Research Article Pages: 1 - 11

          Knowledge of HIV and AIDS and Predictors among Students at Nelson Mandela University in South Africa

          Given Mutintaa*

          DOI: DOI: 10.37421/2155-6113.2022.13.907

          Background: Knowledge about HIV and AIDS is important in promoting safer sexual behaviour. Given that there is no vaccine or cure for HIV and AIDS, knowledge about HIV and AIDS is an important enabler in the prevention efforts. The aim of the study is to investigate HIV and AIDS knowledge and predictors among students at Nelson Mandela University in South Africa.

          Methods: The study was conducted using cross-sectional and quantitative research methodology among students at Nelson Mandela University. Stratified sampling was employed to select 884 undergraduate students. A self-administered questionnaire was used to collect data analysed using SPSS version 26. A bivariate and multivariable binary logistic regression model was employed to identify predictors of HIV and AIDS knowledge. The p-value <0.05 and odds ratio with 95% confidence interval were used to determine statistical significance of the findings.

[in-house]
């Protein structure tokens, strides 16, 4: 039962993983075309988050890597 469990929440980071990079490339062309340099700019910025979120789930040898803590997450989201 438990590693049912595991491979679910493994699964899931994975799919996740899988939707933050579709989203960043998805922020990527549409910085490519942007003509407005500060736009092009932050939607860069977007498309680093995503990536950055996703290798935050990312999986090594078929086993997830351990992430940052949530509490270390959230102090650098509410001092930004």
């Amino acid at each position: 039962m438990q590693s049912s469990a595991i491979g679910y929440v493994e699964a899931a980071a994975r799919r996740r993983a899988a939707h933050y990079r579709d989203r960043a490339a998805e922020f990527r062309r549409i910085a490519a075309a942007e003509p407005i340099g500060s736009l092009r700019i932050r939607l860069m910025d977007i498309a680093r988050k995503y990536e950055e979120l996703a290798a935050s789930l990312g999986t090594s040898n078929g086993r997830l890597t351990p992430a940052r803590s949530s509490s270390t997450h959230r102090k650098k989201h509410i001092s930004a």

Results: Findings show that 52.5% of the students had good knowledge about HIV and AIDS. Having a monthly stipend >2000 rand from parents/relatives (AOR=2.71 (1.35–5.49)), being in the third year level of study and higher up (AOR=5.35 (2.93–9.77)), and being in the health science faculty (AOR=16.29 (8.22–32.29)) were significant predictors of good level of HIV and AIDS knowledge.

          Conclusion: Almost half of the students reported poor knowledge about HIV and AIDS. There were misconceptions about HIV transmission routes among students. Monthly income, level of the study, and faculty of study were reported to be significant predictors of HIV and AIDS knowledge. This study calls for the need to provide students with more HIV and AIDS education to address HIV and AIDS knowledge gaps and promote behavioural change.